Chapter 3 Summary
Last Updated on October 6, 2022, by eNotes Editorial. Word Count: 545
In chapter 3, Grant outlines a disreputable study conducted by Henry Murray, a psychologist who served as lieutenant colonel for the Office of Strategic Services during World War II. In 1959, Murray recruited Harvard sophomores and allotted them a month to write out their personal ideals and philosophies in life. He then invited these participants to debate their personal philosophies with a law student—whose task, unbeknownst to them, was to launch an aggressive attack on their ideals. While many of the participants described the experiment as traumatic decades later, others looked at it as memorable or even fun. In the following paragraphs, Grant attempts to explore the varied reactions we have to being proven wrong.
He introduces the concept of the totalitarian ego, whose job is to safeguard our identities and self-image when our core beliefs are threatened. Neuroscientists have found that, when these beliefs are challenged, our amygdala’s “fight-or-flight response” is triggered. The totalitarian ego’s response to such destabilization is either preaching, politicking, or prosecuting—or all three. Grant maintains that this traps us in a dangerous cycle of overconfidence: of filter bubbles and echo chambers.
Grant recounts his encounter with Nobel Prize–winning psychologist Daniel Kahneman, who, once proven wrong, responded with genuine enthusiasm. Kahneman had explained that he had only provisional attachment to his ideas—this, Grant points out, is integral to the rethinking cycle. He holds that one must detach one’s present self from one’s past self, as well as detach one’s opinions from one’s self-identity. He concludes that the key to overcoming the totalitarian ego and continually adapting our beliefs, ideas, and ideologies is the prioritization of one’s values over one’s beliefs.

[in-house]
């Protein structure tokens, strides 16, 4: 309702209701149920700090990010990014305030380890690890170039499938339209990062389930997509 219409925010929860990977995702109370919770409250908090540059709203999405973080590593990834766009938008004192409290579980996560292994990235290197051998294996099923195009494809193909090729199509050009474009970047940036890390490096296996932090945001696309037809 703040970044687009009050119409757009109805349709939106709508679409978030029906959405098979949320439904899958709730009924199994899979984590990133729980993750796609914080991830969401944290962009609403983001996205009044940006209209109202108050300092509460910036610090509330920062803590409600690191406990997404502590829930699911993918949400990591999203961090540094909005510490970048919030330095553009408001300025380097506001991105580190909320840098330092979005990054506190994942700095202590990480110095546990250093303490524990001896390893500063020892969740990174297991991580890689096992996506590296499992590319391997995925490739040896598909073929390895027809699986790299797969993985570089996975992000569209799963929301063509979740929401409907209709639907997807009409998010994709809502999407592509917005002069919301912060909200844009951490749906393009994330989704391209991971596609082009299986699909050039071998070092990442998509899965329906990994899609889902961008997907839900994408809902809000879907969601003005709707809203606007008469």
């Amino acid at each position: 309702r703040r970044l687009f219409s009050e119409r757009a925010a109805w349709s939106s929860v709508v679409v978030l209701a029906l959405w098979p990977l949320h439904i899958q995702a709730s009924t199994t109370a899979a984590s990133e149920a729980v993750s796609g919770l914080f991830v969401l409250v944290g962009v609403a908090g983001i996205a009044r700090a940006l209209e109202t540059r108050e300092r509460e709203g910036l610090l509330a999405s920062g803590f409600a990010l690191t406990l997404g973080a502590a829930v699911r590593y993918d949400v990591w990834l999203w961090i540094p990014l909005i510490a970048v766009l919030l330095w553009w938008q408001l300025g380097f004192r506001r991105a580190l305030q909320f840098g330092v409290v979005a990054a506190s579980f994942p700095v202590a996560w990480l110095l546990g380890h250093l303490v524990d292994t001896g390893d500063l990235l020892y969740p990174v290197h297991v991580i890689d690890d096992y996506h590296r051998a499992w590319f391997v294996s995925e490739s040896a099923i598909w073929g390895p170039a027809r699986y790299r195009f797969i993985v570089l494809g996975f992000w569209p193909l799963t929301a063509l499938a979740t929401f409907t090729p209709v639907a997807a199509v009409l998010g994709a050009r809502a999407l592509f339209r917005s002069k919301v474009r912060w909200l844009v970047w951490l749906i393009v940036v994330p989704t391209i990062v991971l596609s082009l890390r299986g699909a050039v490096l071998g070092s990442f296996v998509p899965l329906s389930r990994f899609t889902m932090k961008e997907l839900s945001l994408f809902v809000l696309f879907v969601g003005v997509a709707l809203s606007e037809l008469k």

In 2015, Jean-Pierre Beugoms, a regular in international forecasting tournaments, calculated that Donald Trump had a sixty-eight percent chance of winning the 2016 US Republican presidential primary—a prediction that, at the time, floored his opponents. As one of the world’s top election forecasters, what sets Beugoms apart is that he thinks like a scientist, constantly rethinking his ideologies and beliefs. In fact, Grant explains, research has found that one of the most telling indicators of forecasters’ success is the frequency with which they engage in rethinking.
Although Beugoms was able to correctly predict that Trump would win the Republican primary, he fell victim to desirability bias and changed his forecast to Clinton once the presidential elections neared. Instead of being defensive about this decision, Beugoms was able to admit that a Trump win was too personally unpleasant for him to forecast. Grant finds that those who approach being wrong with such levity often have a steadfast commitment to reaching the right answer. Indeed, he explains that the willingness to backtrack and reroute is crucial to avoid being wrong in the long run.
In the last section, Grant returns to one participant of Murray’s Harvard study who called it “a highly unpleasant experience.” Years after, this participant would come to be known as the Unabomber, the domestic terrorist who mailed bombs and published a manifesto against the Industrial Revolution. Grant maintains that such a level of conviction in one’s belief is disturbing and that the Unabomber would have benefitted from the ability to accept that he was in the wrong.